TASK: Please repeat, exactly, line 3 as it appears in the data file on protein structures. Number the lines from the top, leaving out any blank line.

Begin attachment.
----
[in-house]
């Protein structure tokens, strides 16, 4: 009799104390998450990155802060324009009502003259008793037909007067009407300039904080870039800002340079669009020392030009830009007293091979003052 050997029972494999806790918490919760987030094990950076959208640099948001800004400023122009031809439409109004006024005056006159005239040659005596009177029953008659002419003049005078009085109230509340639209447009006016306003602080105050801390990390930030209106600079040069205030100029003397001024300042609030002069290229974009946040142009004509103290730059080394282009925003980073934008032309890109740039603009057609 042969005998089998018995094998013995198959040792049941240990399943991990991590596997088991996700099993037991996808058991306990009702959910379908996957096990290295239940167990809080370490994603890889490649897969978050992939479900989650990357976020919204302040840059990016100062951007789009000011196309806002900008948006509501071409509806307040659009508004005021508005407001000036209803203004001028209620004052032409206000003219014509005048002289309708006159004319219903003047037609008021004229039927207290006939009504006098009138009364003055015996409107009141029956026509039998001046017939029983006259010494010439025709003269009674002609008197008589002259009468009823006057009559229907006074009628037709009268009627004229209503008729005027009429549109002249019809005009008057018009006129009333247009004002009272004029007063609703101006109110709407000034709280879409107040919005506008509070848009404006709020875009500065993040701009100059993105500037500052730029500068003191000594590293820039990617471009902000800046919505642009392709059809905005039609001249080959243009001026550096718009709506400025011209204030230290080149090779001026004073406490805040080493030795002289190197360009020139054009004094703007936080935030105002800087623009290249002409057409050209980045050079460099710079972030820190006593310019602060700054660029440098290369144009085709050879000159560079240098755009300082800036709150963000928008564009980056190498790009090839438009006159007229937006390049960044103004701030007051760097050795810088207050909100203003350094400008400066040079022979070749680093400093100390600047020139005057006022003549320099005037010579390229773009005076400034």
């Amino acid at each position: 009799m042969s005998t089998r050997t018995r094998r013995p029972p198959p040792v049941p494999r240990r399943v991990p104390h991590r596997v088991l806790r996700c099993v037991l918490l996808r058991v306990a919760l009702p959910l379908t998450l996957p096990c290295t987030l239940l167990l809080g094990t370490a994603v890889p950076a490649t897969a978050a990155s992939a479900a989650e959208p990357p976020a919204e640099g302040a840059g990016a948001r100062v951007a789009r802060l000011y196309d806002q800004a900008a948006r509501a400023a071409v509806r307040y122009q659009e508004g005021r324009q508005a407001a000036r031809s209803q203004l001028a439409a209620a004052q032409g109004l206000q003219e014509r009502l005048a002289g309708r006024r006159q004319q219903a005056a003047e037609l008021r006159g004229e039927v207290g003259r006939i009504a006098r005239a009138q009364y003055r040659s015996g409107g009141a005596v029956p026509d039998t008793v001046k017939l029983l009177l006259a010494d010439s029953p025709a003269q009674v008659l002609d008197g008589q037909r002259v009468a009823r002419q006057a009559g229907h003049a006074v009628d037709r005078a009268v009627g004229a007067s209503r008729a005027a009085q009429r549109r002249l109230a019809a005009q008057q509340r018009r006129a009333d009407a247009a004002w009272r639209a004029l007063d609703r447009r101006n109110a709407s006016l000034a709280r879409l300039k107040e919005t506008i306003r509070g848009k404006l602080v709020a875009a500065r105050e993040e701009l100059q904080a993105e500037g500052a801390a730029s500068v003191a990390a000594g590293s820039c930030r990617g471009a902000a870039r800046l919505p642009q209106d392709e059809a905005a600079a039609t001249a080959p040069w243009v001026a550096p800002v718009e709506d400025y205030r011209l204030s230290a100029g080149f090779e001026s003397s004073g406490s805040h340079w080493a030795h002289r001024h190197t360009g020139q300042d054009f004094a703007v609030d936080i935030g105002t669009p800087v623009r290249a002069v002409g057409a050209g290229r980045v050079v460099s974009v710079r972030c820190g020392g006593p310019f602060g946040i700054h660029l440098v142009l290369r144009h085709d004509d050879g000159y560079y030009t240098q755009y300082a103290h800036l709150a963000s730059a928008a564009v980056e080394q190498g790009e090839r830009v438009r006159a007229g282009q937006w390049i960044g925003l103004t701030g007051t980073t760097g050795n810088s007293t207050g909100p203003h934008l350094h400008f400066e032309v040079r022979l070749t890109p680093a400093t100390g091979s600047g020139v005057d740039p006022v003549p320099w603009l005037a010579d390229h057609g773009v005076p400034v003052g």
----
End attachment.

């Amino acid at each position: 009799m042969s005998t089998r050997t018995r094998r013995p029972p198959p040792v049941p494999r240990r399943v991990p104390h991590r596997v088991l806790r996700c099993v037991l918490l996808r058991v306990a919760l009702p959910l379908t998450l996957p096990c290295t987030l239940l167990l809080g094990t370490a994603v890889p950076a490649t897969a978050a990155s992939a479900a989650e959208p990357p976020a919204e640099g302040a840059g990016a948001r100062v951007a789009r802060l000011y196309d806002q800004a900008a948006r509501a400023a071409v509806r307040y122009q659009e508004g005021r324009q508005a407001a000036r031809s209803q203004l001028a439409a209620a004052q032409g109004l206000q003219e014509r009502l005048a002289g309708r006024r006159q004319q219903a005056a003047e037609l008021r006159g004229e039927v207290g003259r006939i009504a006098r005239a009138q009364y003055r040659s015996g409107g009141a005596v029956p026509d039998t008793v001046k017939l029983l009177l006259a010494d010439s029953p025709a003269q009674v008659l002609d008197g008589q037909r002259v009468a009823r002419q006057a009559g229907h003049a006074v009628d037709r005078a009268v009627g004229a007067s209503r008729a005027a009085q009429r549109r002249l109230a019809a005009q008057q509340r018009r006129a009333d009407a247009a004002w009272r639209a004029l007063d609703r447009r101006n109110a709407s006016l000034a709280r879409l300039k107040e919005t506008i306003r509070g848009k404006l602080v709020a875009a500065r105050e993040e701009l100059q904080a993105e500037g500052a801390a730029s500068v003191a990390a000594g590293s820039c930030r990617g471009a902000a870039r800046l919505p642009q209106d392709e059809a905005a600079a039609t001249a080959p040069w243009v001026a550096p800002v718009e709506d400025y205030r011209l204030s230290a100029g080149f090779e001026s003397s004073g406490s805040h340079w080493a030795h002289r001024h190197t360009g020139q300042d054009f004094a703007v609030d936080i935030g105002t669009p800087v623009r290249a002069v002409g057409a050209g290229r980045v050079v460099s974009v710079r972030c820190g020392g006593p310019f602060g946040i700054h660029l440098v142009l290369r144009h085709d004509d050879g000159y560079y030009t240098q755009y300082a103290h800036l709150a963000s730059a928008a564009v980056e080394q190498g790009e090839r830009v438009r006159a007229g282009q937006w390049i960044g925003l103004t701030g007051t980073t760097g050795n810088s007293t207050g909100p203003h934008l350094h400008f400066e032309v040079r022979l070749t890109p680093a400093t100390g091979s600047g020139v005057d740039p006022v003549p320099w603009l005037a010579d390229h057609g773009v005076p400034v003052g």